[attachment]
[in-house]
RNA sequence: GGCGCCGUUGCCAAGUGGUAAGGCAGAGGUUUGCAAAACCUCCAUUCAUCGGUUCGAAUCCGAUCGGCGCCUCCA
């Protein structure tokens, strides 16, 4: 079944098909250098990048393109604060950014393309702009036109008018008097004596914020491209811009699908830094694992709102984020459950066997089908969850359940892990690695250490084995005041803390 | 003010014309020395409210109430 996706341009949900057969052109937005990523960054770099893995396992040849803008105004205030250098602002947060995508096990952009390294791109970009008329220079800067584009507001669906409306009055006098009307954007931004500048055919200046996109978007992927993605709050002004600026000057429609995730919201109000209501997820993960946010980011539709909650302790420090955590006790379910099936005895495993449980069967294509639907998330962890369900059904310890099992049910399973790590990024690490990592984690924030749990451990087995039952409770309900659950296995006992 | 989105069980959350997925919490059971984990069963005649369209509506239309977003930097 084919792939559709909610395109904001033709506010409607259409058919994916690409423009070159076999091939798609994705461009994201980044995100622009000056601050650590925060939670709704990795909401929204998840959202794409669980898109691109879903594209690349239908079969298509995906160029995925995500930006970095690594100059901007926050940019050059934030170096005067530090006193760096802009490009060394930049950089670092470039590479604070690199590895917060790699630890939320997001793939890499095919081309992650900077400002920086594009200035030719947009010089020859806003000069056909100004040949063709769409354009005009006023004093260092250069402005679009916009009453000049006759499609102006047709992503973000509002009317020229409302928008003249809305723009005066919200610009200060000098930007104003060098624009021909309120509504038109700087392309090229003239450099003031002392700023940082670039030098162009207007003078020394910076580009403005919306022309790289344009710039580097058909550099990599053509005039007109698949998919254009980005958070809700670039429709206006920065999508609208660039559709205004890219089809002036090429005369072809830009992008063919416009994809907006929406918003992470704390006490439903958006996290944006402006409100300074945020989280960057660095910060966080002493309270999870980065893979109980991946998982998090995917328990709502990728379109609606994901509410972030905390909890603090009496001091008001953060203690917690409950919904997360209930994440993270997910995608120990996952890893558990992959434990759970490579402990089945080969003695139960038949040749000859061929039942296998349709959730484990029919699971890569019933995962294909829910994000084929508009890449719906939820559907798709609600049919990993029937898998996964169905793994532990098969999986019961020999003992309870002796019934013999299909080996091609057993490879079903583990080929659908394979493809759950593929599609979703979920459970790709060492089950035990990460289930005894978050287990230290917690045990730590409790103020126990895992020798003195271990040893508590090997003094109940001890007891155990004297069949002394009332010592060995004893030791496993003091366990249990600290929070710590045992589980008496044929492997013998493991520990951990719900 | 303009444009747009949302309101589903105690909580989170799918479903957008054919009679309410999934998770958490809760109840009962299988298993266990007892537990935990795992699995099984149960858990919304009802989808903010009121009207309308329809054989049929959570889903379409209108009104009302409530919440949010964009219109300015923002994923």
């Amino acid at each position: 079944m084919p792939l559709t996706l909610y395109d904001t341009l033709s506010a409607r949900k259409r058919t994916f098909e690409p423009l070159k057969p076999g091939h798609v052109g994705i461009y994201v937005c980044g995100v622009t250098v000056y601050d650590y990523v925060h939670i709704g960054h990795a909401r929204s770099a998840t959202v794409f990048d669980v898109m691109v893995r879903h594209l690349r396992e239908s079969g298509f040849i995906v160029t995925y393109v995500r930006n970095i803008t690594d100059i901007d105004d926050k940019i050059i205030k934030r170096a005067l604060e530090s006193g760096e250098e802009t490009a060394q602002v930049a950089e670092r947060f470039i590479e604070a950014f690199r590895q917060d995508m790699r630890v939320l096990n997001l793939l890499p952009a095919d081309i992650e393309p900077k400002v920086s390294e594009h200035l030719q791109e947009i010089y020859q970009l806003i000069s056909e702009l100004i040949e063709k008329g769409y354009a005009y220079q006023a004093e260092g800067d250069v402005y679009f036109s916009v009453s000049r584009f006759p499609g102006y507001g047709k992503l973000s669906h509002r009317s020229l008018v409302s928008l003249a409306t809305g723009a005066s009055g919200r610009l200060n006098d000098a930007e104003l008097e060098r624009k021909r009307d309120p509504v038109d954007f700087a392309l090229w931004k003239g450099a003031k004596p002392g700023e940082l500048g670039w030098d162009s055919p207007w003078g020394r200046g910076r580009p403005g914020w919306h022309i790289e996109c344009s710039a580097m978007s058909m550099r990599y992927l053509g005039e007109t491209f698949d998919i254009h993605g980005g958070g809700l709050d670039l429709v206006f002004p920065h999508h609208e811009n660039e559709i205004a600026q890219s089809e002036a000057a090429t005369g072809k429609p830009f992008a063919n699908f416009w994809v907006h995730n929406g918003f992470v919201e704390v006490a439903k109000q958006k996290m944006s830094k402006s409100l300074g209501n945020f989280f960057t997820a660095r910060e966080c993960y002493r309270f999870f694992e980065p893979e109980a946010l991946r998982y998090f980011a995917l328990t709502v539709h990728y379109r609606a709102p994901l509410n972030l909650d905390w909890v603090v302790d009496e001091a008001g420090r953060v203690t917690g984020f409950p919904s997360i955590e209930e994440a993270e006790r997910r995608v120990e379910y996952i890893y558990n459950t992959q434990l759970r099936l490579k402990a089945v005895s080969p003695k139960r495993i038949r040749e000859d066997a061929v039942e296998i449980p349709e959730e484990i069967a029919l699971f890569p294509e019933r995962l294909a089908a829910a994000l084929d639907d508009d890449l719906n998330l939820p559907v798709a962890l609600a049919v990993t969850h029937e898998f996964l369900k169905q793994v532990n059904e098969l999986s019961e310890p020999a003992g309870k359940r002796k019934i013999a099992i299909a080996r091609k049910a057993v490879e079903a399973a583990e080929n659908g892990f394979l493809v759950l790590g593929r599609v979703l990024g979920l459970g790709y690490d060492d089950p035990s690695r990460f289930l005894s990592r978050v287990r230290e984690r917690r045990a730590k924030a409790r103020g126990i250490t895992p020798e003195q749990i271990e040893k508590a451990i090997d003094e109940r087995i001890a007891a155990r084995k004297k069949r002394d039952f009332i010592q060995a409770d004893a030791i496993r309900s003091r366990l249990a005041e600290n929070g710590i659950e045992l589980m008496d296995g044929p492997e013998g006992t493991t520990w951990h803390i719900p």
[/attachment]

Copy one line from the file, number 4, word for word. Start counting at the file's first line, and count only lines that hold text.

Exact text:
């Amino acid at each position: 079944m084919p792939l559709t996706l909610y395109d904001t341009l033709s506010a409607r949900k259409r058919t994916f098909e690409p423009l070159k057969p076999g091939h798609v052109g994705i461009y994201v937005c980044g995100v622009t250098v000056y601050d650590y990523v925060h939670i709704g960054h990795a909401r929204s770099a998840t959202v794409f990048d669980v898109m691109v893995r879903h594209l690349r396992e239908s079969g298509f040849i995906v160029t995925y393109v995500r930006n970095i803008t690594d100059i901007d105004d926050k940019i050059i205030k934030r170096a005067l604060e530090s006193g760096e250098e802009t490009a060394q602002v930049a950089e670092r947060f470039i590479e604070a950014f690199r590895q917060d995508m790699r630890v939320l096990n997001l793939l890499p952009a095919d081309i992650e393309p900077k400002v920086s390294e594009h200035l030719q791109e947009i010089y020859q970009l806003i000069s056909e702009l100004i040949e063709k008329g769409y354009a005009y220079q006023a004093e260092g800067d250069v402005y679009f036109s916009v009453s000049r584009f006759p499609g102006y507001g047709k992503l973000s669906h509002r009317s020229l008018v409302s928008l003249a409306t809305g723009a005066s009055g919200r610009l200060n006098d000098a930007e104003l008097e060098r624009k021909r009307d309120p509504v038109d954007f700087a392309l090229w931004k003239g450099a003031k004596p002392g700023e940082l500048g670039w030098d162009s055919p207007w003078g020394r200046g910076r580009p403005g914020w919306h022309i790289e996109c344009s710039a580097m978007s058909m550099r990599y992927l053509g005039e007109t491209f698949d998919i254009h993605g980005g958070g809700l709050d670039l429709v206006f002004p920065h999508h609208e811009n660039e559709i205004a600026q890219s089809e002036a000057a090429t005369g072809k429609p830009f992008a063919n699908f416009w994809v907006h995730n929406g918003f992470v919201e704390v006490a439903k109000q958006k996290m944006s830094k402006s409100l300074g209501n945020f989280f960057t997820a660095r910060e966080c993960y002493r309270f999870f694992e980065p893979e109980a946010l991946r998982y998090f980011a995917l328990t709502v539709h990728y379109r609606a709102p994901l509410n972030l909650d905390w909890v603090v302790d009496e001091a008001g420090r953060v203690t917690g984020f409950p919904s997360i955590e209930e994440a993270e006790r997910r995608v120990e379910y996952i890893y558990n459950t992959q434990l759970r099936l490579k402990a089945v005895s080969p003695k139960r495993i038949r040749e000859d066997a061929v039942e296998i449980p349709e959730e484990i069967a029919l699971f890569p294509e019933r995962l294909a089908a829910a994000l084929d639907d508009d890449l719906n998330l939820p559907v798709a962890l609600a049919v990993t969850h029937e898998f996964l369900k169905q793994v532990n059904e098969l999986s019961e310890p020999a003992g309870k359940r002796k019934i013999a099992i299909a080996r091609k049910a057993v490879e079903a399973a583990e080929n659908g892990f394979l493809v759950l790590g593929r599609v979703l990024g979920l459970g790709y690490d060492d089950p035990s690695r990460f289930l005894s990592r978050v287990r230290e984690r917690r045990a730590k924030a409790r103020g126990i250490t895992p020798e003195q749990i271990e040893k508590a451990i090997d003094e109940r087995i001890a007891a155990r084995k004297k069949r002394d039952f009332i010592q060995a409770d004893a030791i496993r309900s003091r366990l249990a005041e600290n929070g710590i659950e045992l589980m008496d296995g044929p492997e013998g006992t493991t520990w951990h803390i719900p």